Serbia Aging-International Day of Older Persons

Health, Social Responsibility Movies

Serbia Aging-International Day of Older Persons

me of dominoes or cards, a one Euro hair cut, or simply the chance to meet up with friends for a drink; a club for senior citizens on the outskirts of the Serbian capital, Belgrade, provides a valuable service for pensioners, who might otherwise be sitting alone at home.

SOUNDBITE (Serbian) Spiro Bezbradica, President, Municipal Organization of Pensioners, Zemun:
“That’s our personal mission and the reason for our existence; to find the right activities that will give them back their dignity and make them feel useful as if they have a place under the sun.”

Working between the tables, is a familiar figure here, Vladanka-Vanjya Miskin, a prominent volunteer and advocate for the rights of Serbia’s seniors.

An active member of Serbia’s Union of Pensioners, the organization brings together nearly 200 senior citizens’ groups, and is supported by the United Nations Population Fund, UNFPA.

SOUNDBITE (Serbian) Vladanka Vanja Miskin, Counsellor, Union of Pensioners, Serbia:
“It’s not easy to be a pensioner anywhere in the world, but it’s especially difficult in Serbia, because we are a country in transition, with socio-economic problems. And seniors are coping as best they can.”

The capital, Belgrade, still bears the scars of war and years of sanctions and isolation, which have left it struggling economically.

An ambitious plan, the National Strategy for Aging, was designed to be in place to meet the needs of the country’s greying population, but has yet to be fully implemented.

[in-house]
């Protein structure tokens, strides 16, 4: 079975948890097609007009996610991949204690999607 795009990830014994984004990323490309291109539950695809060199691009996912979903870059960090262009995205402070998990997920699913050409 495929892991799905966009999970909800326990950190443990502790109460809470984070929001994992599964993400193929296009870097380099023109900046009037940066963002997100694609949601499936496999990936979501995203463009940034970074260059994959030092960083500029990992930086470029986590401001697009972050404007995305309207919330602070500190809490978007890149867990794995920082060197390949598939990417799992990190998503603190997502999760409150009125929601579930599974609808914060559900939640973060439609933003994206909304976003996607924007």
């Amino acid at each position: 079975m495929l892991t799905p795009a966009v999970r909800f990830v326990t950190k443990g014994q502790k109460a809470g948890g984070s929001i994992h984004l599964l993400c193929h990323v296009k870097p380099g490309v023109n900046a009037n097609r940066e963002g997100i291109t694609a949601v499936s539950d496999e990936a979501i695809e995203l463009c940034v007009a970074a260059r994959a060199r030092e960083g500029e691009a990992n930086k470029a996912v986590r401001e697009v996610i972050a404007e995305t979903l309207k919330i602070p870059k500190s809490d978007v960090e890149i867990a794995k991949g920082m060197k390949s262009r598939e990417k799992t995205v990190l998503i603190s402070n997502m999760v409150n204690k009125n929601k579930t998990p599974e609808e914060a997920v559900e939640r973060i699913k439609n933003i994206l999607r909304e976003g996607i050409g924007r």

SOUNDBITE (English) Marija Rakovic, Assistant Representative, United Nations Population Fund (UNFPA):
“Frankly speaking not much has been done so far. One of the reasons is, for example, the national strategy didn’t entail action plan and a budget as its integral part, so most of the activities were actually implemented by local national NGO’s with the support of international organizations and the United Nations.”

And with a population that has seniors accounting for 17 percent and growing, it is a need that must be addressed.

SOUNDBITE (English) Marija Rakovic, Assistant Representative, United Nations Population Fund (UNFPA):
“One of the major things as UNFPA working here in Serbia is advocacy among decision makers, because unfortunately most of the ministries still does not see their role, and they still do not see this problem of aging as a burning problem in our country.”

In the meantime, the elderly at this club and others largely support each other.


Language: Serbian

Year of Production: 2011

Length: 1:45 mins

Country: Serbia


  • Muhamed Sacirbey (UNTV)


  • Susan Sacirbey (UNTV)